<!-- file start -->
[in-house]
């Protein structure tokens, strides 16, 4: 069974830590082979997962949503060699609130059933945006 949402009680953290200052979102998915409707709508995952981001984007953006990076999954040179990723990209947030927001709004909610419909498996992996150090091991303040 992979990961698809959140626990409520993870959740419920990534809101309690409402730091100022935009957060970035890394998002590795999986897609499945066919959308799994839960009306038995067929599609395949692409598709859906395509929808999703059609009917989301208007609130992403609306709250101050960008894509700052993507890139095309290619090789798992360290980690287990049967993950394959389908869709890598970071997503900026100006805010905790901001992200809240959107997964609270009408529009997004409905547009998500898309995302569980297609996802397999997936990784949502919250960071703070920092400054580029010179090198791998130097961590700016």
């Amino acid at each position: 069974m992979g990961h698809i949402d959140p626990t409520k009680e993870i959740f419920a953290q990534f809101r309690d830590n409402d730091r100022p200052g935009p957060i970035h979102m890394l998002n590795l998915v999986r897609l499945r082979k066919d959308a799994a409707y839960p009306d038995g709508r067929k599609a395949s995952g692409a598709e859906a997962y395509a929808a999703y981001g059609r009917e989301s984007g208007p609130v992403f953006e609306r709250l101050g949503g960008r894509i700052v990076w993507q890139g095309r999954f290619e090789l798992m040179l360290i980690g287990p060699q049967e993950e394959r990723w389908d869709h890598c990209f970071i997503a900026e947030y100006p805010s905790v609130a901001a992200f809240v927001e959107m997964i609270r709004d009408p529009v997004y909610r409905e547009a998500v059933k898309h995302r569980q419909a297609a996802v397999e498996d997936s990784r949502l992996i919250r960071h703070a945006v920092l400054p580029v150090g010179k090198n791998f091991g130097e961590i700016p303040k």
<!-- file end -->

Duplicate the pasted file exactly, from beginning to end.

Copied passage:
[in-house]
């Protein structure tokens, strides 16, 4: 069974830590082979997962949503060699609130059933945006 949402009680953290200052979102998915409707709508995952981001984007953006990076999954040179990723990209947030927001709004909610419909498996992996150090091991303040 992979990961698809959140626990409520993870959740419920990534809101309690409402730091100022935009957060970035890394998002590795999986897609499945066919959308799994839960009306038995067929599609395949692409598709859906395509929808999703059609009917989301208007609130992403609306709250101050960008894509700052993507890139095309290619090789798992360290980690287990049967993950394959389908869709890598970071997503900026100006805010905790901001992200809240959107997964609270009408529009997004409905547009998500898309995302569980297609996802397999997936990784949502919250960071703070920092400054580029010179090198791998130097961590700016």
């Amino acid at each position: 069974m992979g990961h698809i949402d959140p626990t409520k009680e993870i959740f419920a953290q990534f809101r309690d830590n409402d730091r100022p200052g935009p957060i970035h979102m890394l998002n590795l998915v999986r897609l499945r082979k066919d959308a799994a409707y839960p009306d038995g709508r067929k599609a395949s995952g692409a598709e859906a997962y395509a929808a999703y981001g059609r009917e989301s984007g208007p609130v992403f953006e609306r709250l101050g949503g960008r894509i700052v990076w993507q890139g095309r999954f290619e090789l798992m040179l360290i980690g287990p060699q049967e993950e394959r990723w389908d869709h890598c990209f970071i997503a900026e947030y100006p805010s905790v609130a901001a992200f809240v927001e959107m997964i609270r709004d009408p529009v997004y909610r409905e547009a998500v059933k898309h995302r569980q419909a297609a996802v397999e498996d997936s990784r949502l992996i919250r960071h703070a945006v920092l400054p580029v150090g010179k090198n791998f091991g130097e961590i700016p303040k």